Pizza Rustica is not a pizza; it is more like an Italian quiche, and my mother and granny always made it for Easter. I remember the crust was always golden brown and flaked in concentric circles on top.
The only meat my mother added to this pie was prosciutto, but thanks to the internet, I have learned that Pizza Rustica is made all over Italy usually at Easter time, and often it contains cooked sausage, hard salami, ham, or mortadella. Italians add whatever meat they wish. Vegetarians can ignore adding meat and just add vegetables like fried peppers, fried zucchini, or whatever seems good at the time.(Picture above is an unbaked pizza rustica.)
What every pizza rustica does have in common is a good flaky crust and a ricotta filling made with eggs, mozzarella and parmesan cheese. Serve this Saturday night before Easter with a big caesar salad, if you have family staying with you. It serves a crowd and tastes wonderfully crisp, creamy, salty, crusty all at the same time. So good.
2 cups flour
2 tbsp solid leaf lard or Crisco shortening
1 whole egg and 1 egg yolk
1/2 cup warm water
pinch of salt
Place the flour, shortening or lard and salt in a food processor and pulse enough for the shortening to disperse throughout. Add the egg and yolk and pulse again until incorporated. Add the water and pulse just until the dough, when you press it together, will stay together. Gather it up into a ball, wrap in plastic wrap and chill for 30 min. or more. Take out the chilled dough and cut in half with the top crust a bit larger than the bottom. Roll out the bottom crust and place into a 9″ non-stick spring form pan. Cover with waxed paper so it won’t dry out.
Roll out the top crust. Brush all over with melted lard or shortening. Roll up using the longest edge into a tube. Cut down the middle of the tube with a serrated knife, making sure you don’t go all the way through. Coil the dough like a garden hose. Place on a pice of floured wax paper. Use another piece of floured wax paper on top of the dough. Smack it a few times with your rolling pin to loosen it up. Roll it out, cut side up, until it is one or two inches larger than the 9″ pie pan. Cover with wax paper so it won’t dry out while you make your filling.
If you absolutely can’t face making your own pie dough, you could use a prepared pie crust, roll out and fill pie pan for bottom crust. Then, for the top crust, roll it out, and then brush with melted shortening, roll up lengthwise, cut lengthwise and coil like a garden hose for the top crust. Roll it out again keeping the cut side up and save covered with wax paper while making your filling.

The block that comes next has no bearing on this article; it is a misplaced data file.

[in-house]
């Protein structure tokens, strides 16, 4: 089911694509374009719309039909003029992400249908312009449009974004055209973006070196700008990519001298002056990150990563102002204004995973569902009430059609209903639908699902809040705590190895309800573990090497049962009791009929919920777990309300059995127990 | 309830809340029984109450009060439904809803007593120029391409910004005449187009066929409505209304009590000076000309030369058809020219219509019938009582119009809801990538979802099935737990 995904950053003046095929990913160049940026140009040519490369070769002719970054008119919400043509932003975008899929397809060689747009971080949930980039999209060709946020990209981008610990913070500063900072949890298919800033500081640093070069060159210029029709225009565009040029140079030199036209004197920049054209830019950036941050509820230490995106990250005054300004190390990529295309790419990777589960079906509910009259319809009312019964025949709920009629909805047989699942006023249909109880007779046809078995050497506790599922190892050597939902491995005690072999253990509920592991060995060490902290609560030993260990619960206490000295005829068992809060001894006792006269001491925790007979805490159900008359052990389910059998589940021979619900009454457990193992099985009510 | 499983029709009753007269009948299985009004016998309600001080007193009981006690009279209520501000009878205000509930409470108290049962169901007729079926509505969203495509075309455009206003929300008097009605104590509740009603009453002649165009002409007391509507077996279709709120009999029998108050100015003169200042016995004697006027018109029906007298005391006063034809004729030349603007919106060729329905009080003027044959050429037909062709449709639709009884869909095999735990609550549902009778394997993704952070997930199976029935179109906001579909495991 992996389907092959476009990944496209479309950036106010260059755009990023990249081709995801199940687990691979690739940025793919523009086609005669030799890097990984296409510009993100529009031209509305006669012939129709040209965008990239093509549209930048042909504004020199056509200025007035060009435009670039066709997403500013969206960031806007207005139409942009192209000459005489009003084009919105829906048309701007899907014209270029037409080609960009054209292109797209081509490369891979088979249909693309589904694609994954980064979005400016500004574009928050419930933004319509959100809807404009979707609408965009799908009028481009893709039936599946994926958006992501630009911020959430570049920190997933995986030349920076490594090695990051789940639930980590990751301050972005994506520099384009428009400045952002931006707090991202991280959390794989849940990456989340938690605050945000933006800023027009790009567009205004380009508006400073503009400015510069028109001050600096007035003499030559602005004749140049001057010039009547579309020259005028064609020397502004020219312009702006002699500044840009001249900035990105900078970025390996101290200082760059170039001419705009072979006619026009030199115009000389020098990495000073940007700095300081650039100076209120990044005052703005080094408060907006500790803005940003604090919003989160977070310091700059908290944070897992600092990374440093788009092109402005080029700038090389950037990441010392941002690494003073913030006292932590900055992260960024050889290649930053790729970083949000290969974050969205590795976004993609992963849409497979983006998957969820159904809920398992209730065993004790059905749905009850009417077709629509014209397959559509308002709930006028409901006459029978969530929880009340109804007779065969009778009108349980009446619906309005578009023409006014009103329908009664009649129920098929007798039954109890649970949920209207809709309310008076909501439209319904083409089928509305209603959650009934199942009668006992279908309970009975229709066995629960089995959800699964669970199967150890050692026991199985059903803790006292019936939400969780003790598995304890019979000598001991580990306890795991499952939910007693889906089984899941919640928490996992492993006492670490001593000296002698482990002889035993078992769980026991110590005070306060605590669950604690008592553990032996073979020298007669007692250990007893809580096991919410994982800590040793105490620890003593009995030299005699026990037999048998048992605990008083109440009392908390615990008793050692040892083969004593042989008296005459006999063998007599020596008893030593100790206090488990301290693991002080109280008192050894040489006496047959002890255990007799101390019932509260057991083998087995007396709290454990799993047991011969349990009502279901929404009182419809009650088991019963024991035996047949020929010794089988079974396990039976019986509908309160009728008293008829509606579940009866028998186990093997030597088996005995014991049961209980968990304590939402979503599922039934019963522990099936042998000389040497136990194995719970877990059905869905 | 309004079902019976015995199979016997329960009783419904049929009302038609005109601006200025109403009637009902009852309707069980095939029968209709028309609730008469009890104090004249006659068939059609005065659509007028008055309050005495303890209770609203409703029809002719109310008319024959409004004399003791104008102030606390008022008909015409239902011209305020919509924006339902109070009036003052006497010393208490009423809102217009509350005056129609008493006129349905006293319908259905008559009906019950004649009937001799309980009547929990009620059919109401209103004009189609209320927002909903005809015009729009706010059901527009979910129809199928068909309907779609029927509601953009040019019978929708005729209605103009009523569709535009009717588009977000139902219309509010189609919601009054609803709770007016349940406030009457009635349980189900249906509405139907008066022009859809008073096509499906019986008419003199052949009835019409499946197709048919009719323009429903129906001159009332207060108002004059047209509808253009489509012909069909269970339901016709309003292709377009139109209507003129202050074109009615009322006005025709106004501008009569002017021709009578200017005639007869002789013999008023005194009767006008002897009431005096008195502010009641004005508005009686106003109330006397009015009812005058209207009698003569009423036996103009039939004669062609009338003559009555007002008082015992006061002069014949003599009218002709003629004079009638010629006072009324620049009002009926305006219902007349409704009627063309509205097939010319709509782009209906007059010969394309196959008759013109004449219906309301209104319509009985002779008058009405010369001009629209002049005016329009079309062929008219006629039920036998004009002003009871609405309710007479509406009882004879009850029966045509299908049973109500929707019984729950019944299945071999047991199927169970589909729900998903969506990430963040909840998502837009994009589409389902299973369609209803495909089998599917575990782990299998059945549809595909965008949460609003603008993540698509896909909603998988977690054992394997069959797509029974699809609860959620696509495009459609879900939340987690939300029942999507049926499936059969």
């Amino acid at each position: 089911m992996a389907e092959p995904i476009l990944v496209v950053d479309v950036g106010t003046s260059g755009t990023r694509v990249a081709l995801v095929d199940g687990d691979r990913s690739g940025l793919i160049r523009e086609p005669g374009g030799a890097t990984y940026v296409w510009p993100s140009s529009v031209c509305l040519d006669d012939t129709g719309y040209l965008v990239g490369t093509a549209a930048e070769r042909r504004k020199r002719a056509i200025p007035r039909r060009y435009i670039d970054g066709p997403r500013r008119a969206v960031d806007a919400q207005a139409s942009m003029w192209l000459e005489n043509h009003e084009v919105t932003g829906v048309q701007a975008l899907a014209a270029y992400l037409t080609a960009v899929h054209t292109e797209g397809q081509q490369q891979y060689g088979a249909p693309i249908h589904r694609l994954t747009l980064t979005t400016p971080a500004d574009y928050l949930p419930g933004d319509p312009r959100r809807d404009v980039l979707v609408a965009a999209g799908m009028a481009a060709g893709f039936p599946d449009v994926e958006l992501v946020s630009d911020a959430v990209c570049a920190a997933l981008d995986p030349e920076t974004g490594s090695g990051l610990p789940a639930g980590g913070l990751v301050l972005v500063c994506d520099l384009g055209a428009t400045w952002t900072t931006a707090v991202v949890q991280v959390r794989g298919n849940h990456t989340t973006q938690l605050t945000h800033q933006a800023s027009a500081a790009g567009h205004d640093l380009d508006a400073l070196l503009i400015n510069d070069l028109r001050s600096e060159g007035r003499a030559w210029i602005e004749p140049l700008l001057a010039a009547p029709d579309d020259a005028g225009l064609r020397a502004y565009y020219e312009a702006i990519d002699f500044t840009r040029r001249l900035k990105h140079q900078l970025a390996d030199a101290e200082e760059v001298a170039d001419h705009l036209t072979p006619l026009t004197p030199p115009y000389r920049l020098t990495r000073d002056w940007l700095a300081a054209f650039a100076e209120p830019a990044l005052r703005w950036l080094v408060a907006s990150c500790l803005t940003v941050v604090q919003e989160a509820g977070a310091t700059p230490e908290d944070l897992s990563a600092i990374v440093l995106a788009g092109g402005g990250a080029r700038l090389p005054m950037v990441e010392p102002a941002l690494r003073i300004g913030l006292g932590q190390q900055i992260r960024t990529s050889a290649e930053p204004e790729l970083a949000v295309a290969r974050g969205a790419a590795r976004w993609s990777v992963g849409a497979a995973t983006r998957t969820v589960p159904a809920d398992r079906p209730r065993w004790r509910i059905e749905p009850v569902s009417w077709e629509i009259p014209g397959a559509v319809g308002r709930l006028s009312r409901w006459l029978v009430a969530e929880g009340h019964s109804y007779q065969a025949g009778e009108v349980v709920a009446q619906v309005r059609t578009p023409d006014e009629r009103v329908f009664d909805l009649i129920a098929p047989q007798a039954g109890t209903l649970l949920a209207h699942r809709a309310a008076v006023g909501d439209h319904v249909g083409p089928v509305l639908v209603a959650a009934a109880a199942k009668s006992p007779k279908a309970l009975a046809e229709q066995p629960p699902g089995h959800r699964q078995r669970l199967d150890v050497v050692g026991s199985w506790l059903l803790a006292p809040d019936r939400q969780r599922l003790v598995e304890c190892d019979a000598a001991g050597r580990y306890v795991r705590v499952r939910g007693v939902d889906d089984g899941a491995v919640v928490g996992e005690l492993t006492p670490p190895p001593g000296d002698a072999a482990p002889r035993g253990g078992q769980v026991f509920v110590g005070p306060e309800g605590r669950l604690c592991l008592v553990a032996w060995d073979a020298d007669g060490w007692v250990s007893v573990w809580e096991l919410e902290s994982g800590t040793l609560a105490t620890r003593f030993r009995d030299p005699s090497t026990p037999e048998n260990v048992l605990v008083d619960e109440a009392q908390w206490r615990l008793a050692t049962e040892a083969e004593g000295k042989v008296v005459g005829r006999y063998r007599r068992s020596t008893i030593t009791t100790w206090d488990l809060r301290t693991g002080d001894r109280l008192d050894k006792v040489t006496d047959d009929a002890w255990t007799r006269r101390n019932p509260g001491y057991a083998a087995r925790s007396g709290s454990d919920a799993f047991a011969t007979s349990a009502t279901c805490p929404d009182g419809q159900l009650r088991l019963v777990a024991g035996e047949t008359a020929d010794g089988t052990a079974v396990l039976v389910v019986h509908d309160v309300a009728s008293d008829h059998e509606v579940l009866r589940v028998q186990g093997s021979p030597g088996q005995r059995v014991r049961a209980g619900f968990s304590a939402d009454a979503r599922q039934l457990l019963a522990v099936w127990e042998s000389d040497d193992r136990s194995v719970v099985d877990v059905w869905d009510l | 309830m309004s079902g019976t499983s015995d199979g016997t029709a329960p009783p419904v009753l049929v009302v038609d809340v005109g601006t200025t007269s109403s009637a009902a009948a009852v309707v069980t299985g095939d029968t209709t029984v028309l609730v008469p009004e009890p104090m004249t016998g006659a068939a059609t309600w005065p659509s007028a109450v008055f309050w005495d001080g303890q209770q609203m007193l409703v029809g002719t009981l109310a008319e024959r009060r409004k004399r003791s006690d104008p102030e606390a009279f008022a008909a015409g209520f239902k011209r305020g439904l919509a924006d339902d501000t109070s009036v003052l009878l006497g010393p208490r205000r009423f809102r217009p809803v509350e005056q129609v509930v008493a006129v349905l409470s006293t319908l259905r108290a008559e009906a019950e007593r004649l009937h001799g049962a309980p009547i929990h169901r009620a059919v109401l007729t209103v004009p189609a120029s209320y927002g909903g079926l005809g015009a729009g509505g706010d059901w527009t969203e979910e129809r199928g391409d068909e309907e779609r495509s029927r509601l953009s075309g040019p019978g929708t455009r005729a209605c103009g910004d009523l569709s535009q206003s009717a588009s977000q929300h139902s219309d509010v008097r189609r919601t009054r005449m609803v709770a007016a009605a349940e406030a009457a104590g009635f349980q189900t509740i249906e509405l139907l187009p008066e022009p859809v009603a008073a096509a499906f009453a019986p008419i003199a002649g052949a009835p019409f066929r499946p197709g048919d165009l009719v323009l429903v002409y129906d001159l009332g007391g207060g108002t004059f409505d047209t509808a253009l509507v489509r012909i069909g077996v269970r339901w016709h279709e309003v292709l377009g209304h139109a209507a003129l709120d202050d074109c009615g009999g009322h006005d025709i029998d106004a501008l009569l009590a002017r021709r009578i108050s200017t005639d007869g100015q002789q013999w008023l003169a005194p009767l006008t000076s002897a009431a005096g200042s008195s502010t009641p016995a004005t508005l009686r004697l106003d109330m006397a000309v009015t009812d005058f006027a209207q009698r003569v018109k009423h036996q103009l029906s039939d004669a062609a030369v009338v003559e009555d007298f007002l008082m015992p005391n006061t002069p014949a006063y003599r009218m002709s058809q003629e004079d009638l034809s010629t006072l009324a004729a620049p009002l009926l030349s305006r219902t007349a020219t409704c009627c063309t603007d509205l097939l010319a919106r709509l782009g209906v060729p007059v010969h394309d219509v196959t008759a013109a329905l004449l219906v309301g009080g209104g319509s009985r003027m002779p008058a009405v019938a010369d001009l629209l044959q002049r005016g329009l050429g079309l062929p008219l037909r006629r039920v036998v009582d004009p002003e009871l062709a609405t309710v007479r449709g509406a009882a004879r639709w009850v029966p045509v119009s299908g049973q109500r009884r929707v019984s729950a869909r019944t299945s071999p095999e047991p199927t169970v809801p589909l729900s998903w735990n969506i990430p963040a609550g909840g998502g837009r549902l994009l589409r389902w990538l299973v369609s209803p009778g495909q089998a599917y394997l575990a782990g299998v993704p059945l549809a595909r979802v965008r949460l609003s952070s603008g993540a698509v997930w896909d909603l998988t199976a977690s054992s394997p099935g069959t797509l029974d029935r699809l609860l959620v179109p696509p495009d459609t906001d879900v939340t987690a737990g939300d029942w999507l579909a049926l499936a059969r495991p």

I have been told that a prepared crust rolled out this way comes out as flaky as the homemade one, and this was from my mom’s sister, who told me not to tell. Well she and mom are together in Heaven now, so Auntie probably has already confessed. Onward to the filling.
Above one filling is with prosciutto, and the other is with sweet Italian sausage.
1 lb whole milk mozzarella (Like Polly O)
3/4 lb thin sliced prosciutto sliced lengthwise and then cut crosswise into slivers.
1/2 – 1 cup grated parmesan cheese (Reggiano)
3 cups fresh whole milk ricotta cheese
fresh ground pepper
taste for salt before adding a pinch
4 – 5 whole eggs
Cube the mozarella cheese. Cut up the prosciutto as suggested above. Place the ricotta, mozarella, parmesan, eggs, prosciutto, salt and pepper in a large bowl. Mix together using a large wooden spoon.
To make the filling with sausage: Use 4 links of sweet Italian sausage with fennel. Brown the sausage, cut in half, then cut crosswise and add to the filling instead of prosciutto or along with prosciutto. Mix your filling as it says above. Pour the filling into the pie pan on top of the bottom crust.
Top with the top crust that you have rolled out, rolled up and cut as above pictures, and placed on top of the filling. Crimp edges as shown below.
You can then either wrap in plastic and then in foil and freeze until ready to serve, or you can bake it because you plan to eat it when it is done.
To Bake: Preheat oven to 350 degrees. Unwrap pie and remove plastic and foil. You can place an aluminum pie ring around the crust to prevent it from burning. Bake the pie for one hour and see if it seems done. I bake it for 1 and 1/2 hours. I test at one hour but it is usually not done in the middle and not brown enough on top. When top is a deep golden brown and internal temp is hot, remove to a rack to cool. Cool for ten minutes. Then cover with foil. It will keep warm up to an hour in case you are not yet ready to serve it.
Last year when I removed the spring form sides, the pie was gorgeous – a rich golden brown all over. The crust edges were very deep brown and I feared they would taste burnt, but they tasted wonderful. The top of the pie flaked in that special way and I was thrilled. It was worth all the time and anxiety. Everyone raved and I basked in the glory.